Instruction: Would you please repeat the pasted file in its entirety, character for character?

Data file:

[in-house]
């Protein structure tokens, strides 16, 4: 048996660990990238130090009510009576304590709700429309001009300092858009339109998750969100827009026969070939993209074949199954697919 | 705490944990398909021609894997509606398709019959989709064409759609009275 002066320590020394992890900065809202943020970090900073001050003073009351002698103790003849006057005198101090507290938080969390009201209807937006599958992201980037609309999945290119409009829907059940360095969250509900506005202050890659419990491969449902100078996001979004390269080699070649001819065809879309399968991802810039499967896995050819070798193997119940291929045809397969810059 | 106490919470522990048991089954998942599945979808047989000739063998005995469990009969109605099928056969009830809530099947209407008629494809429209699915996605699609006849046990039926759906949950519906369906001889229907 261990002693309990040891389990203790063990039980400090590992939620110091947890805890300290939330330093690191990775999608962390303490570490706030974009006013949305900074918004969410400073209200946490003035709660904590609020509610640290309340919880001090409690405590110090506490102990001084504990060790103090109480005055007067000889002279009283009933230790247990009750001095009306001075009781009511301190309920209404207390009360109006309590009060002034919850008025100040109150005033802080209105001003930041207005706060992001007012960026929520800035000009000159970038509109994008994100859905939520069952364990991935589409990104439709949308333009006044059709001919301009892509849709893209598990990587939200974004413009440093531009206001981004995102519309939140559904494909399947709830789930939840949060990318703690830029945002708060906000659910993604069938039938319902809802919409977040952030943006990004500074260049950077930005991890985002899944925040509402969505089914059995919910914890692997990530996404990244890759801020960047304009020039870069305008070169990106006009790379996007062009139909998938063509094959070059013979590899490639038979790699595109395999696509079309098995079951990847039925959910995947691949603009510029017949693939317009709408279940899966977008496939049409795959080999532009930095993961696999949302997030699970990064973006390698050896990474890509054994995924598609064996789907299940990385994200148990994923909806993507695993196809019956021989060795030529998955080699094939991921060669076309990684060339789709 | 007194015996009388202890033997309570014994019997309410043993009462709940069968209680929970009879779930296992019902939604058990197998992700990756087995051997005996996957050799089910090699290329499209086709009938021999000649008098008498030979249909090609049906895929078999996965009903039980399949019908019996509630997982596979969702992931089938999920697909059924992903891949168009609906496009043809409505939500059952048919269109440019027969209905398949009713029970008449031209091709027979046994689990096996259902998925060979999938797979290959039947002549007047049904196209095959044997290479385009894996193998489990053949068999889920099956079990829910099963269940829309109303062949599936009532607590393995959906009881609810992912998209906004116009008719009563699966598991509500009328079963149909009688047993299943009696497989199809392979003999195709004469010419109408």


[in-house]
């Protein structure tokens, strides 16, 4: 048996660990990238130090009510009576304590709700429309001009300092858009339109998750969100827009026969070939993209074949199954697919 | 705490944990398909021609894997509606398709019959989709064409759609009275 002066320590020394992890900065809202943020970090900073001050003073009351002698103790003849006057005198101090507290938080969390009201209807937006599958992201980037609309999945290119409009829907059940360095969250509900506005202050890659419990491969449902100078996001979004390269080699070649001819065809879309399968991802810039499967896995050819070798193997119940291929045809397969810059 | 106490919470522990048991089954998942599945979808047989000739063998005995469990009969109605099928056969009830809530099947209407008629494809429209699915996605699609006849046990039926759906949950519906369906001889229907 261990002693309990040891389990203790063990039980400090590992939620110091947890805890300290939330330093690191990775999608962390303490570490706030974009006013949305900074918004969410400073209200946490003035709660904590609020509610640290309340919880001090409690405590110090506490102990001084504990060790103090109480005055007067000889002279009283009933230790247990009750001095009306001075009781009511301190309920209404207390009360109006309590009060002034919850008025100040109150005033802080209105001003930041207005706060992001007012960026929520800035000009000159970038509109994008994100859905939520069952364990991935589409990104439709949308333009006044059709001919301009892509849709893209598990990587939200974004413009440093531009206001981004995102519309939140559904494909399947709830789930939840949060990318703690830029945002708060906000659910993604069938039938319902809802919409977040952030943006990004500074260049950077930005991890985002899944925040509402969505089914059995919910914890692997990530996404990244890759801020960047304009020039870069305008070169990106006009790379996007062009139909998938063509094959070059013979590899490639038979790699595109395999696509079309098995079951990847039925959910995947691949603009510029017949693939317009709408279940899966977008496939049409795959080999532009930095993961696999949302997030699970990064973006390698050896990474890509054994995924598609064996789907299940990385994200148990994923909806993507695993196809019956021989060795030529998955080699094939991921060669076309990684060339789709 | 007194015996009388202890033997309570014994019997309410043993009462709940069968209680929970009879779930296992019902939604058990197998992700990756087995051997005996996957050799089910090699290329499209086709009938021999000649008098008498030979249909090609049906895929078999996965009903039980399949019908019996509630997982596979969702992931089938999920697909059924992903891949168009609906496009043809409505939500059952048919269109440019027969209905398949009713029970008449031209091709027979046994689990096996259902998925060979999938797979290959039947002549007047049904196209095959044997290479385009894996193998489990053949068999889920099956079990829910099963269940829309109303062949599936009532607590393995959906009881609810992912998209906004116009008719009563699966598991509500009328079963149909009688047993299943009696497989199809392979003999195709004469010419109408």